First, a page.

When my mother was dying I flew to see her and was banned three days in as I was diagnosed with H1N1 which I, apparently, caught on the flight there. The next few weeks were a blur of dead people living again, hallucinations like nothing I’d ever had before and being so weak I could barely walk and had to be wheel chaired on and off the plane home. When my mother died the year after I left my 32 year marriage, I was in a new job and they said I could have three days to attend her funeral but I said I needed a week. The assistant manager told me they were short staffed due to summer holidays and if I took the week off, I’d likely get laid off. I didn’t go to my mother’s funeral and should have because only a couple of weeks after she died, they had a full staff of nepotism hires and laid me off. How do I feel about that? Ripped off. Yet, as it would later turn out, laying me off was a favor that would later be realized as much was yet to unfold (as in the experience with that duplicitous and deceitful friend I described above) that I could not have coped with had I been working full time. Or even part time. I was a mess, crying every day, sometimes all day long. I still cry but not every day anymore, thank goodness.
In my life I have never been on birth control except for a three week stint to try and help my irregular menstruation cycles. It made me so sick, I had to stop taking it and the doctor tried a milder one but that, too, made me sick so I just put up with the irregular cycles. My uterus was damaged from childhood and though the doctor thought I had miscarried four times during my child bearing years, I was never able to carry to full term thanks to my parent’s drunk and abusive friends who preyed on all of us kids every chance they got. Thanks to half raising some siblings who used to send me Mother’s Day cards every year and maintaining close ties to a family of children I day-cared from babies onward including teething, potty training, abc’s etc, my maternal instincts were fulfilled. This leaves me grateful and I do not feel ripped off because I have no unfulfilled desires to bear children, just a whole-hearted gratitude for the family accepting me as part of theirs to this very day.
Years later I learned, after five years of being told I had a groin pull, that I have a huge “pineapple” cyst they believe cancerous and I am scheduled for immediate surgery. My high school aged nieces I had never met due to geographical and financial distances, phoned to say they were coming to visit, they had already bought their tickets and would it be okay? Of course I said yes and cancelled my surgery. My thinking was if it was cancer, I might never see them again. So I spent the next three weeks learning about my nieces and trying to help them find healthy ways to deal with everything that was going on in their personal, home and school lives. I don’t think I made much of a dent but I did my best. Luckily, my postponed surgery worked out because the tumor was not cancerous. No ripped off feeling lingers at all because I was able to learn who my nieces were, make some happy memories with them and best of all, I was cancer free. I know I am one of the lucky ones.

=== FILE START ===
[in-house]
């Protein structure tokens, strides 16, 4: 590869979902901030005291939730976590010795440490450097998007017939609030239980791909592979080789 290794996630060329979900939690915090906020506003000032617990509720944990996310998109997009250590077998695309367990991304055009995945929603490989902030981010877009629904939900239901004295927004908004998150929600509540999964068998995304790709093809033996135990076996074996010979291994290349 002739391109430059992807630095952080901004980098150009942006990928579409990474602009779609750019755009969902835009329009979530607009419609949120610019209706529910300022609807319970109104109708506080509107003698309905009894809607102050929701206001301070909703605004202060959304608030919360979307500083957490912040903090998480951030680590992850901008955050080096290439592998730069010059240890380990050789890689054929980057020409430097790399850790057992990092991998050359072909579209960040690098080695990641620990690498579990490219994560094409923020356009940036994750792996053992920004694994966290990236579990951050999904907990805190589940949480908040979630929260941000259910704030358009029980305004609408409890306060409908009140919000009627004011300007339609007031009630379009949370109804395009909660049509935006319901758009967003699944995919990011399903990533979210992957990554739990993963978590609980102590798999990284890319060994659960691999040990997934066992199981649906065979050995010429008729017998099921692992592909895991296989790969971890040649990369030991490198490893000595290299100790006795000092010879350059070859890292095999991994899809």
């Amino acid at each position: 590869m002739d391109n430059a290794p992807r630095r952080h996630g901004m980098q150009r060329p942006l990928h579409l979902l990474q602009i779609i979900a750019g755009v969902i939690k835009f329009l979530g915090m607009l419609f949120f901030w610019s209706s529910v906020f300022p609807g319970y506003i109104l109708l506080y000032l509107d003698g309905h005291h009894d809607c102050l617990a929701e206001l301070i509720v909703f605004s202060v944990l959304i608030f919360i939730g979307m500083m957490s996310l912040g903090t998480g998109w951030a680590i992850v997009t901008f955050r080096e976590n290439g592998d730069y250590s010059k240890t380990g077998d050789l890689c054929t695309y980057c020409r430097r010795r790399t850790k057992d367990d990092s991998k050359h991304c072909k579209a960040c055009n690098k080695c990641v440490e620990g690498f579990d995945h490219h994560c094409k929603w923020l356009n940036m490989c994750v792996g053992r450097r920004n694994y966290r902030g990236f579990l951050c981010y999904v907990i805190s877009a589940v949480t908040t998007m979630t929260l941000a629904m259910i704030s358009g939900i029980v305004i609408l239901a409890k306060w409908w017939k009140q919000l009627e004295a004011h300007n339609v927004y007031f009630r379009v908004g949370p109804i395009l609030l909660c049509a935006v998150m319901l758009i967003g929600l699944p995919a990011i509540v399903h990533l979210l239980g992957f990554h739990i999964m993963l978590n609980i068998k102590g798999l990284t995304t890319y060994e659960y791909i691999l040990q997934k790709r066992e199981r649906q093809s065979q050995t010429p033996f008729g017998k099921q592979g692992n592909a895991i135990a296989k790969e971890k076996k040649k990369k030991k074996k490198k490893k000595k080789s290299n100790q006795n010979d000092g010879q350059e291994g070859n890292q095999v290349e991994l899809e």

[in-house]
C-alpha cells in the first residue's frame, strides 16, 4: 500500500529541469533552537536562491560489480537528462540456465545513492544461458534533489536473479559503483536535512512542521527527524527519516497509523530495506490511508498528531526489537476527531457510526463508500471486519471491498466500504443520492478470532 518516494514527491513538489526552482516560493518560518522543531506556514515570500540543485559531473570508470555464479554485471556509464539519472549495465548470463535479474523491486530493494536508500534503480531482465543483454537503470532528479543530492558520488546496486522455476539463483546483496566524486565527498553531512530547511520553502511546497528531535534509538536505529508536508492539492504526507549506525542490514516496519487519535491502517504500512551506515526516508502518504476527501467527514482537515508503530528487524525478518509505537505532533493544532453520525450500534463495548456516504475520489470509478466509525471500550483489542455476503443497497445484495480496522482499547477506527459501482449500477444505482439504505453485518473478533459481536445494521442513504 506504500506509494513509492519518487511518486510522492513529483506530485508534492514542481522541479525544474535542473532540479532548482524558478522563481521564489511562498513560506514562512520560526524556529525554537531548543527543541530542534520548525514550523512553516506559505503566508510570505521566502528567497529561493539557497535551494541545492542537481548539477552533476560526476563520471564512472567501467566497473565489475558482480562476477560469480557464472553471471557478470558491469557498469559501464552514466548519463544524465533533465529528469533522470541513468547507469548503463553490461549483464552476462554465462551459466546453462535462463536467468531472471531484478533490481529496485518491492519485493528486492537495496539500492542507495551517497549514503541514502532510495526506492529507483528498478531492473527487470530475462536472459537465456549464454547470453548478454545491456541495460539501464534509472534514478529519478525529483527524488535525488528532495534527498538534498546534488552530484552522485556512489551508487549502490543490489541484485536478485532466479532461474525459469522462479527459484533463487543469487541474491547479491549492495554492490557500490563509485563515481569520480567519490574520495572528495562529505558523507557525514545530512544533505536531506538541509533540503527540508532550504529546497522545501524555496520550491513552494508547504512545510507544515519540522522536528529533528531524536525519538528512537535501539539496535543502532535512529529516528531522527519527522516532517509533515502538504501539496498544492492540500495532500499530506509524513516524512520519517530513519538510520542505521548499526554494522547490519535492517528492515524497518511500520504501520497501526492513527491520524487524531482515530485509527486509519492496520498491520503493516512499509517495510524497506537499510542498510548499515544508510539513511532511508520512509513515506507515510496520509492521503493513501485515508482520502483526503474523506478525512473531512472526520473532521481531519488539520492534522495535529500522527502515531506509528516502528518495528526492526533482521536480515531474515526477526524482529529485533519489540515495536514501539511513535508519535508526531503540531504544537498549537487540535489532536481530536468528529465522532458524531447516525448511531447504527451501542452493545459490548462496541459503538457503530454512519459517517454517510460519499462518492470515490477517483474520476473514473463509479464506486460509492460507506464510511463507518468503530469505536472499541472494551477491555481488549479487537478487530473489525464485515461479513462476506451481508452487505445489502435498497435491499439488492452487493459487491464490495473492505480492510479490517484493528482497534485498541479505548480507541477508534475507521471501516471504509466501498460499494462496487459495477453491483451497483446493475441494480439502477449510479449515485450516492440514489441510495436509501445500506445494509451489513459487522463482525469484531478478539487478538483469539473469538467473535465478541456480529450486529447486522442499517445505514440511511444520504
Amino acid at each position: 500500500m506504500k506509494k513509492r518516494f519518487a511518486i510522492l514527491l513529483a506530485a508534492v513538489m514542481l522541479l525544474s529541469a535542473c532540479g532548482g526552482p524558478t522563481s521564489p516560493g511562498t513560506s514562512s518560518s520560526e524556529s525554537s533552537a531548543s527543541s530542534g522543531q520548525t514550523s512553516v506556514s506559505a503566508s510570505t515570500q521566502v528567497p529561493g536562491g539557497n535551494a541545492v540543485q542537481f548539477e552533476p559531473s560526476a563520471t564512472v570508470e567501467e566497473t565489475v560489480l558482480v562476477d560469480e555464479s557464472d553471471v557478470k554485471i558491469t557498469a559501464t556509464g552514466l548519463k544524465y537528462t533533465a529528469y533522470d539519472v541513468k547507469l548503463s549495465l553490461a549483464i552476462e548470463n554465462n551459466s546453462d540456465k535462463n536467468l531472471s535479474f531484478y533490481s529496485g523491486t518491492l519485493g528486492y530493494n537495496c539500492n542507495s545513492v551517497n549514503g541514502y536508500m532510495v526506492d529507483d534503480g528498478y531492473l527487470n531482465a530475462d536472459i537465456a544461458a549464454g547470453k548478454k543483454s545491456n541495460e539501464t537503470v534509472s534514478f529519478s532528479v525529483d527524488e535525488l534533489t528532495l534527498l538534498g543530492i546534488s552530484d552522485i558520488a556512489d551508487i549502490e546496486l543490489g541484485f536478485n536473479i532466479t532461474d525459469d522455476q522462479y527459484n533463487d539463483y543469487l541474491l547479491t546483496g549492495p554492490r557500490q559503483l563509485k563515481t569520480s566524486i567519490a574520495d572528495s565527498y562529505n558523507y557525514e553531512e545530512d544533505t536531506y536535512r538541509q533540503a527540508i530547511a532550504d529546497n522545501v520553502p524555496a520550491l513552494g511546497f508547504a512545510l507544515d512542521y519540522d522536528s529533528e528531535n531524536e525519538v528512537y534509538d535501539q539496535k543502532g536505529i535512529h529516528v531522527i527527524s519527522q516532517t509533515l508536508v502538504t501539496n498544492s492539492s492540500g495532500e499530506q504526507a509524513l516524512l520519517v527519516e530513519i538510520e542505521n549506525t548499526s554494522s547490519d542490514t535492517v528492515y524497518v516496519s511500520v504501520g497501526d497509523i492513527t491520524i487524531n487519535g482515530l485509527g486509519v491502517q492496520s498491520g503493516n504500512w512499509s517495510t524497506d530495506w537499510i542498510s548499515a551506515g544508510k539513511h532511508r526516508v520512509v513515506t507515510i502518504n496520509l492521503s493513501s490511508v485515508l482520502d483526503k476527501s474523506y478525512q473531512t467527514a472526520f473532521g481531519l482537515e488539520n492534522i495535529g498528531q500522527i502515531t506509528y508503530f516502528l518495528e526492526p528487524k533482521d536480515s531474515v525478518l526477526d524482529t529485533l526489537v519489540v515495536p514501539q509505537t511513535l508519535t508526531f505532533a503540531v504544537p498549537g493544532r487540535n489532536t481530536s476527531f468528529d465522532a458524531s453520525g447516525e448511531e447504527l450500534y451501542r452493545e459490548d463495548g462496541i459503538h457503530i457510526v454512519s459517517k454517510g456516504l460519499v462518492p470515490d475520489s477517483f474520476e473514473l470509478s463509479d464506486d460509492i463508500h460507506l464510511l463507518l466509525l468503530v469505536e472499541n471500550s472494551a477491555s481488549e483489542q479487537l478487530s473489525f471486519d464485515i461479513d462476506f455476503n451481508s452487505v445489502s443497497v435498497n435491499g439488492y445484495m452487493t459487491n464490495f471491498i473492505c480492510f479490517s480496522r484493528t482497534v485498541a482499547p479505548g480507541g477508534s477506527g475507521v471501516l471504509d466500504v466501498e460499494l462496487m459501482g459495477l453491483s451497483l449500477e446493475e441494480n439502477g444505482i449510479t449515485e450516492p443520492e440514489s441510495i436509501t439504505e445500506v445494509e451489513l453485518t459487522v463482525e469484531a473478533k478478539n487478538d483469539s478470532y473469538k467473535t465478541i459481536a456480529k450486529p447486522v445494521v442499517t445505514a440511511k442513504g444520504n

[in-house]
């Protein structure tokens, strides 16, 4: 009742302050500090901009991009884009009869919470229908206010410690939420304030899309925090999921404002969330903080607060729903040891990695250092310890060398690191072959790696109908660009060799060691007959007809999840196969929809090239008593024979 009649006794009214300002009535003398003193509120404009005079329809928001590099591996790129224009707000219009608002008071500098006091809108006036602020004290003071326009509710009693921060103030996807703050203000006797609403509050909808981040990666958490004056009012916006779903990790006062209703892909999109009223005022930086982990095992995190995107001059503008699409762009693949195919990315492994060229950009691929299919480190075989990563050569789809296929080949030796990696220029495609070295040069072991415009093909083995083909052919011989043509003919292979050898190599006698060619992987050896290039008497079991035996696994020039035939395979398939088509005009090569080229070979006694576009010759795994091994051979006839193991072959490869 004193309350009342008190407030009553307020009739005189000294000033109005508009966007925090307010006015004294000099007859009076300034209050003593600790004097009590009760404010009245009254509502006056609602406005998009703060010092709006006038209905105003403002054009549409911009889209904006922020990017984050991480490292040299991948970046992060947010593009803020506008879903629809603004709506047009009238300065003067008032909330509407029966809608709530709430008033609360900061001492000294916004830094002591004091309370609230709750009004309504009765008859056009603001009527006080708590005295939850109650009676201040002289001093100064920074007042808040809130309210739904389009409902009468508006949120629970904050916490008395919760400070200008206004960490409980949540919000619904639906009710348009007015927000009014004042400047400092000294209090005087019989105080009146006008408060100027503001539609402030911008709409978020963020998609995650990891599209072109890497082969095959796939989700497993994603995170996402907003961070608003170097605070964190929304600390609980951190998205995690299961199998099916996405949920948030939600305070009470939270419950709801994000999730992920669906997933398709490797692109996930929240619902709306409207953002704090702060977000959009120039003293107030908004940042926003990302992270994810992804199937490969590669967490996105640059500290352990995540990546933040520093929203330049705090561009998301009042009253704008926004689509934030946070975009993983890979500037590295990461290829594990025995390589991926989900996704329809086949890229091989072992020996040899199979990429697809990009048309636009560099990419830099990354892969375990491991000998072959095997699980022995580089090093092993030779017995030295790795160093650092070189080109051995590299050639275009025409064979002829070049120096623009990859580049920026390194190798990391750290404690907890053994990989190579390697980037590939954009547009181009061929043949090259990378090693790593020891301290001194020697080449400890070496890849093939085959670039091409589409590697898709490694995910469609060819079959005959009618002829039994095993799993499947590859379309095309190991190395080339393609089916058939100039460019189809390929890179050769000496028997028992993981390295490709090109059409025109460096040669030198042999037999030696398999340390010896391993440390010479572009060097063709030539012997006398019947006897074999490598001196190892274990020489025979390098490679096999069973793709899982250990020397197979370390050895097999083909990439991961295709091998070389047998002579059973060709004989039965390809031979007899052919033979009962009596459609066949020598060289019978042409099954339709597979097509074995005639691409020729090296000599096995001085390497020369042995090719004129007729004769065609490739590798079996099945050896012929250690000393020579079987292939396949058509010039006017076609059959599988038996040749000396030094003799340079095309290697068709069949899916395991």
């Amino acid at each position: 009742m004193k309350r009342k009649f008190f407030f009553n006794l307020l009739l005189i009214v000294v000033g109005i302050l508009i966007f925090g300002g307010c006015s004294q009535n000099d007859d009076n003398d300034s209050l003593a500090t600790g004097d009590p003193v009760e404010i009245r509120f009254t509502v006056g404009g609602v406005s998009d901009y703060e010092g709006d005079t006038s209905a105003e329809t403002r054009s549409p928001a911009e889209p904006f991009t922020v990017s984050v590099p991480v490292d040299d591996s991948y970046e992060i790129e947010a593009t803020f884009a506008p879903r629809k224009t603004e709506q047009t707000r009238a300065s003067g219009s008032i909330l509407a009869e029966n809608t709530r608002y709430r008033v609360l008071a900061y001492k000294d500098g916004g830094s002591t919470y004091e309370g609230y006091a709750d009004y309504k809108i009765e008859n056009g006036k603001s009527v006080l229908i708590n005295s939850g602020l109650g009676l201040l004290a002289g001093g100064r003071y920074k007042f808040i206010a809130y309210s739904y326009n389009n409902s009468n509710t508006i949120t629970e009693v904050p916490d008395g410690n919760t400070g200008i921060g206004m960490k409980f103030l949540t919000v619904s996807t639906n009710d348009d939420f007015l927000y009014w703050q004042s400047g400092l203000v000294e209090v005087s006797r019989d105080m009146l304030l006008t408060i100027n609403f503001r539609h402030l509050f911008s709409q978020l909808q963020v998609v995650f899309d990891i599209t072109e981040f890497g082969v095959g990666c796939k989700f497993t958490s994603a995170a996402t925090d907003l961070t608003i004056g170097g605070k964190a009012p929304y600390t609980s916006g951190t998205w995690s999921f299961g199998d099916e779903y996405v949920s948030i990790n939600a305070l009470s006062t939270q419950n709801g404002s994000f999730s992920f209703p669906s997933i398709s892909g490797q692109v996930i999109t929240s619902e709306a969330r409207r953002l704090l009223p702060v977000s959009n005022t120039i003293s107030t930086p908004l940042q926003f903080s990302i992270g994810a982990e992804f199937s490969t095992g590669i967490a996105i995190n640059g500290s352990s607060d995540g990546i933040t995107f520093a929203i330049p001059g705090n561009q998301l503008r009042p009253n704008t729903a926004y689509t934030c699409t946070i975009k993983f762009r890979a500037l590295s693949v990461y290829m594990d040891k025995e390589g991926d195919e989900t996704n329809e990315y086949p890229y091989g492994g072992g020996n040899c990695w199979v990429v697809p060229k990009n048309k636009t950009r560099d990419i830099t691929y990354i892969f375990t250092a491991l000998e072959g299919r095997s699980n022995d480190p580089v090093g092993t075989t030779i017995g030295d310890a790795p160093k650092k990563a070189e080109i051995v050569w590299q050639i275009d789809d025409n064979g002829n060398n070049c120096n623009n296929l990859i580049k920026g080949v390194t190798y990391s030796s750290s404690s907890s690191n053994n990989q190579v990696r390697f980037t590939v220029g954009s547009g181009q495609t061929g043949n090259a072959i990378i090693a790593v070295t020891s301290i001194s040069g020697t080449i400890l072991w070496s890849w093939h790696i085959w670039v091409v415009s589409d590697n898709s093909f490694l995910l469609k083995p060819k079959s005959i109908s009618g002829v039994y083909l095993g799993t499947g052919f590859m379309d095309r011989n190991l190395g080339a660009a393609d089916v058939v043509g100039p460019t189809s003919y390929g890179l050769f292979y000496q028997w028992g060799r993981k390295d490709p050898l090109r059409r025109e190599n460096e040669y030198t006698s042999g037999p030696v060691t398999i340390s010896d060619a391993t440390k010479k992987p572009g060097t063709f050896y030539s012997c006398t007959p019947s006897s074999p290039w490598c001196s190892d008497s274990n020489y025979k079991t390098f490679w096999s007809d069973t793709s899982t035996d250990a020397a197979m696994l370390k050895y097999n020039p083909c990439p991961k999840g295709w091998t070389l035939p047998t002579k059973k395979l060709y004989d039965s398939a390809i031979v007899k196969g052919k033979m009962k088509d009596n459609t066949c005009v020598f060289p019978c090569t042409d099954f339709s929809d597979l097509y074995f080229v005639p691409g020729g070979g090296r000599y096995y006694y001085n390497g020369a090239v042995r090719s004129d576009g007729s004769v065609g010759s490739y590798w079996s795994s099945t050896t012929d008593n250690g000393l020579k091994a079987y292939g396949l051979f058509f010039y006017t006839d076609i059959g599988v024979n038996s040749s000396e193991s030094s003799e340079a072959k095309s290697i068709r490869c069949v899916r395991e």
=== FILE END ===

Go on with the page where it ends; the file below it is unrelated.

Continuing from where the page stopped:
And it is my hope, as I support my friend through her healing process, that one day she will no longer feel ripped off either. It is a very challenging place to come to, to no longer feel ripped off. When I hear my friend railing against the family that failed her and the system that failed her, my heart goes out to her because I understand her so well. Her psychologist has dubbed her family “dangerous” so she has little to do with them any more. I understand that, too, as I had family turn on me for their own mistaken notions and assumptions, siding with my ex as though I was the one who was the abuser, betrayer and deceitful person who rendered our marriage a “false front.” Still, I don’t feel ripped off about that anymore either because you cannot have healthy relationships with people who are not living truthfully with others and most of all, with themselves.
Healing is as individual as we all are and there is no one size fits all remedy or cure. You just have to go through what you are going through and hope one day it won’t hurt so much. Time does not heal all wounds but it can decrease their hold on your heart and psyche. Being gentle with yourself is all you can do when you are smack dab in the hurting phase. For me, when I was there, nothing and no one could comfort me. I felt very “ripped off” and found that only those who had walked in similar shoes could truly understand. Others pressured me, as some are now pressuring my friend, saying things like, “you should be over that by now” or “just pull your socks up and move on.” These very blaming statements just thrust me deeper into the dark edge of night and my friend is finding the same. It is hard to find people who truly understand and just support your healing journey.
In the passing of time I have found some measures of peace and acceptance. While I may never forget all that happened to me during those most hurting years, I no longer wake up daily screaming, crying or clawing myself awake from nightmares. Both of my shoulders are scarred badly as I would somehow, in my sleep, start clawing at my own shoulders, trying to wake myself up to get away from the punishing nightmares that lasted about three years. I don’t feel ripped off anymore, though, I feel lucky that I made it here, this far, to my “now,” scars and all.
Who knows what the future may hold for me or my friend. It could hammer us with new challenges we could not have foreseen. And in those moments, I will tell her and myself “it is what it is.” Like grief, there is no magic answer, healing takes as long as it takes.
“You are here now.”
“I am here now.”
“We are here now.”
“You are not alone, we are in this life together.”
c) Janni Styles